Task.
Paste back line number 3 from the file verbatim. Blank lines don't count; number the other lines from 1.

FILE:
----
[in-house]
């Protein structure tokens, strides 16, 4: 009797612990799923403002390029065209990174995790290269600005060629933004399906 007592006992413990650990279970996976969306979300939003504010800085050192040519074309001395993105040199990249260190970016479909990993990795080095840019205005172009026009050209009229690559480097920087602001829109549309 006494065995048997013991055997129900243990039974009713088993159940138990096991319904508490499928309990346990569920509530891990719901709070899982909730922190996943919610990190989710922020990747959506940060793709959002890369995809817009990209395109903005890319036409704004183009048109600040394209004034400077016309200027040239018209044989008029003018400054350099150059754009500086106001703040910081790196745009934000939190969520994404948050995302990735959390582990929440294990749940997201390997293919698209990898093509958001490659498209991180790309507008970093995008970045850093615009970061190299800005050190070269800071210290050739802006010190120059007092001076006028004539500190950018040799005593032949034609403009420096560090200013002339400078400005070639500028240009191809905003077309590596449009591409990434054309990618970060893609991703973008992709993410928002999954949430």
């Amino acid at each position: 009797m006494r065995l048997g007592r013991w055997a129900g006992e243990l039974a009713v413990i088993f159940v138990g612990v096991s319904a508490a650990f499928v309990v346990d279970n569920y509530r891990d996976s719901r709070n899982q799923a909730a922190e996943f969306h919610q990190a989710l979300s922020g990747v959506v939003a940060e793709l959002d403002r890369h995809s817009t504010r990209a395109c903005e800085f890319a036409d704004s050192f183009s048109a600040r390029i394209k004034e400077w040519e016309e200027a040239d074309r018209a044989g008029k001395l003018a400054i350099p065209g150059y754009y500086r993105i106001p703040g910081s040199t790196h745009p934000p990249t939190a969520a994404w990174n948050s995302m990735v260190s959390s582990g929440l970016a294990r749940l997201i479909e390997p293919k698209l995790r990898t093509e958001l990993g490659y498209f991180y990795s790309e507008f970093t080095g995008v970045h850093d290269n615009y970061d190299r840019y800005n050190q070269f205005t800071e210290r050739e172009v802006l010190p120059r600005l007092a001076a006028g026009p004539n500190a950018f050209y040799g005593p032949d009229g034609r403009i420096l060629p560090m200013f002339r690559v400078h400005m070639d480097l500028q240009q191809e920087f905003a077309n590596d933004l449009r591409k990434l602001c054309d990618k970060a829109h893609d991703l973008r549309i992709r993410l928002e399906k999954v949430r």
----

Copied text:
């Amino acid at each position: 009797m006494r065995l048997g007592r013991w055997a129900g006992e243990l039974a009713v413990i088993f159940v138990g612990v096991s319904a508490a650990f499928v309990v346990d279970n569920y509530r891990d996976s719901r709070n899982q799923a909730a922190e996943f969306h919610q990190a989710l979300s922020g990747v959506v939003a940060e793709l959002d403002r890369h995809s817009t504010r990209a395109c903005e800085f890319a036409d704004s050192f183009s048109a600040r390029i394209k004034e400077w040519e016309e200027a040239d074309r018209a044989g008029k001395l003018a400054i350099p065209g150059y754009y500086r993105i106001p703040g910081s040199t790196h745009p934000p990249t939190a969520a994404w990174n948050s995302m990735v260190s959390s582990g929440l970016a294990r749940l997201i479909e390997p293919k698209l995790r990898t093509e958001l990993g490659y498209f991180y990795s790309e507008f970093t080095g995008v970045h850093d290269n615009y970061d190299r840019y800005n050190q070269f205005t800071e210290r050739e172009v802006l010190p120059r600005l007092a001076a006028g026009p004539n500190a950018f050209y040799g005593p032949d009229g034609r403009i420096l060629p560090m200013f002339r690559v400078h400005m070639d480097l500028q240009q191809e920087f905003a077309n590596d933004l449009r591409k990434l602001c054309d990618k970060a829109h893609d991703l973008r549309i992709r993410l928002e399906k999954v949430r």